You rely on your refrigerator every day to keep your perishable food items safe and cold. That is why when your fridge suddenly malfunctions, you need to take quick action. Unfortunately, unless you’re a professional appliance repair technician, you may not even know the source of the problem. Some refrigerator issues are more complicated than they seem and could cost more money than the appliance is worth. So, do you fix it or nix it? Here is a brief guide to some common refrigerator issues and the suggested solution as to whether you should save it or scrap it.
- Water is pooling in the refrigerator
If you’re noticing water under the crisper drawers or ice buildup at the bottom of the freezer, the evaporator defrost drain may be clogged. It’s likely that the drain froze over as water from the evaporator coils continued to accumulate during the defrost cycles. Thaw the ice that has built up and check to see if your fridge uses a drain trough heater. The heater may be defective and need replacing.
Save or Scrap: Save. You can fix this problem on your own or call a service to make sure the repairs are done effectively.
- The fridge is leaking cold air
The most likely cause of this problem is a torn or stretched out door seal. If this isn’t the case, it may be that the refrigerator door is warped and unable to close properly, or that the door cam is damaged and prevents the door from staying closed.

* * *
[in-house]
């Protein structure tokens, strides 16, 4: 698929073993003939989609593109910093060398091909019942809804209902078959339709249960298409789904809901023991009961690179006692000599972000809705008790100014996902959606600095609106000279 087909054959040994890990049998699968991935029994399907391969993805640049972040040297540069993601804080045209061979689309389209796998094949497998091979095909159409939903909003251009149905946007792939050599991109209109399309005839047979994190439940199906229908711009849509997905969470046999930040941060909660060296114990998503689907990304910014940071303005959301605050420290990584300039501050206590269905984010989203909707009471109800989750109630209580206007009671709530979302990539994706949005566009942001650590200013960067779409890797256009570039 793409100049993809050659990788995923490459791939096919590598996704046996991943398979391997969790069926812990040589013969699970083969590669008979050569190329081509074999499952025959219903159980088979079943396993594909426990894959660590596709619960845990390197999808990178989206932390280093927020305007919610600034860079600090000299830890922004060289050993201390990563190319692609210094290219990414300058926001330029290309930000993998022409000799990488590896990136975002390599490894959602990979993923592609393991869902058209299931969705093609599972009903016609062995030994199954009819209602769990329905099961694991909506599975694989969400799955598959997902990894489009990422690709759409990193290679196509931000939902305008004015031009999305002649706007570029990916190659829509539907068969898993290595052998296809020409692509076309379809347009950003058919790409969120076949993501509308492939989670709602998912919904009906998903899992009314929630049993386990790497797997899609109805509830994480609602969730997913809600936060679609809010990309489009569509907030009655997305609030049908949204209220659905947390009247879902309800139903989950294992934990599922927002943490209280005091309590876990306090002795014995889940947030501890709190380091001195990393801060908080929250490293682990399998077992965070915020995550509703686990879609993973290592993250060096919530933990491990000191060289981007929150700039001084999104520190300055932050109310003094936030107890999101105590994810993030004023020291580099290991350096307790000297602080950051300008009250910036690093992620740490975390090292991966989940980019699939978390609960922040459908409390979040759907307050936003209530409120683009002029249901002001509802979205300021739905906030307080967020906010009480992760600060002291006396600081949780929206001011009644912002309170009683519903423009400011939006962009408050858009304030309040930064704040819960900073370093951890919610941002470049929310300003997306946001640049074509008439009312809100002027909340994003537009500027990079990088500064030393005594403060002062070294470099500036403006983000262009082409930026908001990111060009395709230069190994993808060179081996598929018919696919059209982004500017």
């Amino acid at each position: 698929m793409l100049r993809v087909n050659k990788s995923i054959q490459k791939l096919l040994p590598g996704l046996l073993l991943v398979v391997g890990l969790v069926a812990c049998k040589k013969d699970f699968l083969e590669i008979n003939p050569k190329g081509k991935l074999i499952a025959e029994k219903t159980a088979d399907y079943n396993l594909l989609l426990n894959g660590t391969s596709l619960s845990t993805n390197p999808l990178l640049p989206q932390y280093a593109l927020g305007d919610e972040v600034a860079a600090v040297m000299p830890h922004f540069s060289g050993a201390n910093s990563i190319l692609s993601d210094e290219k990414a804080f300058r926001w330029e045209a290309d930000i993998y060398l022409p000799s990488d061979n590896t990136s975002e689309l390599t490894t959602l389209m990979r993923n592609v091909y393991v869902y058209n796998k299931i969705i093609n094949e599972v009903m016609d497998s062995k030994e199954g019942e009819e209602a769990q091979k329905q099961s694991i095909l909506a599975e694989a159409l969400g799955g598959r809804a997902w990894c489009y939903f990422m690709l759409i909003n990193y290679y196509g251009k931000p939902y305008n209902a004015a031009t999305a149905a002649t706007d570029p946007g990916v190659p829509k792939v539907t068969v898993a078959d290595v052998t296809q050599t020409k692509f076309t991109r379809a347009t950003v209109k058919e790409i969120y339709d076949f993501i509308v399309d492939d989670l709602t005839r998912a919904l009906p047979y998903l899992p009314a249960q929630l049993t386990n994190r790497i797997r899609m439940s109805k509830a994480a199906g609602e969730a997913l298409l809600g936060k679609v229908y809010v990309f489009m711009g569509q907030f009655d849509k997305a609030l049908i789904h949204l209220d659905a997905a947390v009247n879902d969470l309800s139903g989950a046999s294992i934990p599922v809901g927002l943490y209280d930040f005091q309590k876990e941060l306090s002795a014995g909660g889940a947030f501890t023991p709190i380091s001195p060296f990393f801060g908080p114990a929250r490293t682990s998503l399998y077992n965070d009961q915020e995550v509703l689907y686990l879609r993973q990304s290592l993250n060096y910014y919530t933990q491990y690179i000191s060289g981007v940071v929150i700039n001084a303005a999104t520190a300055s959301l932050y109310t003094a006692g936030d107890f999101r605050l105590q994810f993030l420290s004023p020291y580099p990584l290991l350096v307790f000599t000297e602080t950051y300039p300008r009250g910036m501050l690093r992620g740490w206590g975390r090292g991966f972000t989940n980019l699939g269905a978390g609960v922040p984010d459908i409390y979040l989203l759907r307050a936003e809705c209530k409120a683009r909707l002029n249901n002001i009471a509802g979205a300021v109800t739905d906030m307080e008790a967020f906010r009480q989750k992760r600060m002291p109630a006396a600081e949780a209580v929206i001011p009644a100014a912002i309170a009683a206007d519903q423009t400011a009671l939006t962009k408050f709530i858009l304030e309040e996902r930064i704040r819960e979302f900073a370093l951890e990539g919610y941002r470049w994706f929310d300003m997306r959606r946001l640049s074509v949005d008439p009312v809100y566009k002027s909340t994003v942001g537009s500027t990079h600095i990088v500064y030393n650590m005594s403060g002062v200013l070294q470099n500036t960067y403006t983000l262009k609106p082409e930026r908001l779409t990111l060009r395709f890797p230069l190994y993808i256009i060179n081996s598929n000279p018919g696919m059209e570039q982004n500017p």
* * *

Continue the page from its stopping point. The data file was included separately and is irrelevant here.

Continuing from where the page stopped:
Save or Scrap: Save. This is an easy fix. Door seals rarely cost more than $100 and door cams are even less expensive.
- The motor is running but the refrigerator won’t get cold
Check the condenser coils to see if they are excessively dirty. If they are covered in debris, dirt, or pet hair, this muck and grime could be keeping them from performing properly. In this case, all you need to do is clean off the coils. A more serious problem, however, involves the cooling system. To make sure the cooling system is functioning, unplug the fridge and inspect the frost pattern on the evaporator coil. The entire coil should have a light pattern of frost. If only the upper portion of the coil has frost, then there is a problem with the sealed system.
Save or Scrap: Scrap. Unfortunately, if there is a problem with the cooling system, the repairs could cost up to $400. If your refrigerator is already a few years old, you might as well purchase a new one.
In most cases, your fridge should last at least 13 years before you have to consider replacing it. If you do decide that refrigerator repairs are in order, call a professional to get the job done right. Most appliance companies will also handle dishwasher repair, dryer repair, and washing machine repair as well.